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Colony Breeding in Finches

Of all the birds I keep I do not colony breed. With the exception of two pair of Gouldians per flight everything else is bred in single pairs. This is not to say colonies don’t work, it is saying it is not necessary.

The example is that if you have five pairs of a particular species in an aviary at the end of the year do you really know

  • what has bred,
  • what has had two or three nests,
  • how many young has a particular pair bred,
  • and what has not bred.

If you breed single pairs of species per aviary you know exactly what has happened in a particular season.

The most likely scenario for people who breed a colony of a particular species with another colony of species is hybridization. If you lose the odd bird from one species and the odd bird from another species, the likelihood of these odd birds pairing with the other odd birds is far greater and the unwanted hybrids will come from these pairings. If you breed single pairs and you lose one bird of a pair you know this very soon and are able to rectify the situation by providing a new partner or removing the odd partner.

If you lose a particular bird, do not be afraid to introduce a new partner because pair bonding only lasts until a new partner is introduced. A lot of people say finches pair for life, this is not true, as I have found in my experience if a bird is healthy and fit and loses its partner, it does not spend the rest of its life alone but will take the first mate that comes along.

Finches all over the world usually are a flock bird from just a few pairs to maybe flocks of hundreds or even thousands. If in the flock situation, a hawk or another predator attacks that flock and kills a bird, does the surviving partner of that bird take a new mate or does it not. I say it does.

In addition to this, if you have a particular pair that are bonded but are not breeding for example they may not be laying fertile eggs or just not really compatible, if you break that pair and put them with new partners this will be okay as long as you move the original pair as far away from each other as possible because an adjoining flight is not far enough. They will still sit side by side at the wire, but removed from each other and given new partners this will almost certainly prove fruitful for at least one of the pair. You will then be in a position to work out which of the birds was the problem as far as breeding goes.

In the single pair situation if a species breeds it is then up to the breeder as to how long the birds stay in with the parents. Early in the season I choose to take the young out of the aviary at least after the second nest has flown. This is obviously long enough for the birds to be with their parents as the parents’ attention goes to the new brood. It is not really a matter of 5-6 weeks as a standard, but when the parents have fledged the second nest. Towards the end of the season I will leave the young in with the parents longer, if overcrowding is not a problem. Of all the birds I keep, I don’t have any that are aggressive towards the previous young birds. Most times the previous young are removed from the parents sooner rather than later, to avoid the young being a distraction to the parents going back to nest if the parents have not already done so.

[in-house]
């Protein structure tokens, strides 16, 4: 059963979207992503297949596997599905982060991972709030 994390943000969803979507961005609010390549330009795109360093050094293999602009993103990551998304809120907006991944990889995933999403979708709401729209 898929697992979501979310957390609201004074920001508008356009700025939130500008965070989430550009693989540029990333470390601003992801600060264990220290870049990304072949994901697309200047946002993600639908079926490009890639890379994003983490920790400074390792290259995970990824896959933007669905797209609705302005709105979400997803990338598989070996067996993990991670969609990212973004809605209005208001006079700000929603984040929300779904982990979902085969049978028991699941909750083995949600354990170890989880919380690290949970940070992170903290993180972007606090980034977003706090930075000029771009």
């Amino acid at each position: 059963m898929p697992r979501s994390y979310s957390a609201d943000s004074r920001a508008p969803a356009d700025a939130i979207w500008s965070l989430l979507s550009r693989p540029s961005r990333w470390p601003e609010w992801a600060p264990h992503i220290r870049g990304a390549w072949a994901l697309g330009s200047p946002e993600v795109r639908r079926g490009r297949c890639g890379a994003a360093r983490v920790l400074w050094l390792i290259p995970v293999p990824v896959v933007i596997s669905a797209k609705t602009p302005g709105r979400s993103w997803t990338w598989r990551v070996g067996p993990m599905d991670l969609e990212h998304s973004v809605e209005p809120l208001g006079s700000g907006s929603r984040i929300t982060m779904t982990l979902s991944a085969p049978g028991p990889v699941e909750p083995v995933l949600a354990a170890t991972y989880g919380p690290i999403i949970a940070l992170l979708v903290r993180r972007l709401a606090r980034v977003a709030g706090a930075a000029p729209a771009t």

In the colony how do you ever work this out?

The colony young cannot be identified as positively as the young from a single pair. This is important for making up future pairs. It is very difficult to establish their parentage and blood lines if you don’t know exactly who the parents are.

2 Responses to “Colony Breeding in Finches”

  1. HAMMER Says:

    Hi i agree with all that is said here, excep’t when you haven’t got the room to have avairys all over the place, so what do u do, you get a semi large cage and have ago at colony breeding, i have a mixed colony of seven differnt types of spieces of finches, im not saying it’s easy but if your dedecated and get to know your birds and keep records it is very rewarding…. great site keep up the good work…cheers Mark

  2. S.Deeth Says:

    I have kept and bred finches for nearly 20 years and have had success breeding finches in both the colony situation and as single pairs.

    I have found with some varieties such as Longtails that they breed better in a colony situation.
    I tried for over 2 years with single pairs of Longtails with no results however as soon as i put 3 pairs in together they started breeding immediately and havent stopped since. I have found that in a colony situation Longtails are as easy to breed as Zebras , i feed no livefood only finch mix , egg and biscuit and seeding grasses.

    I also love seeing the way Longtails interact with each other in a colony situation.

    I do agree with the context of your article though it is much harder to keep records of the offspring in a colony situation.

    Hope this helps anyone who is struggling to breed this beautiful australian finch.

    Great site Cheers Scott

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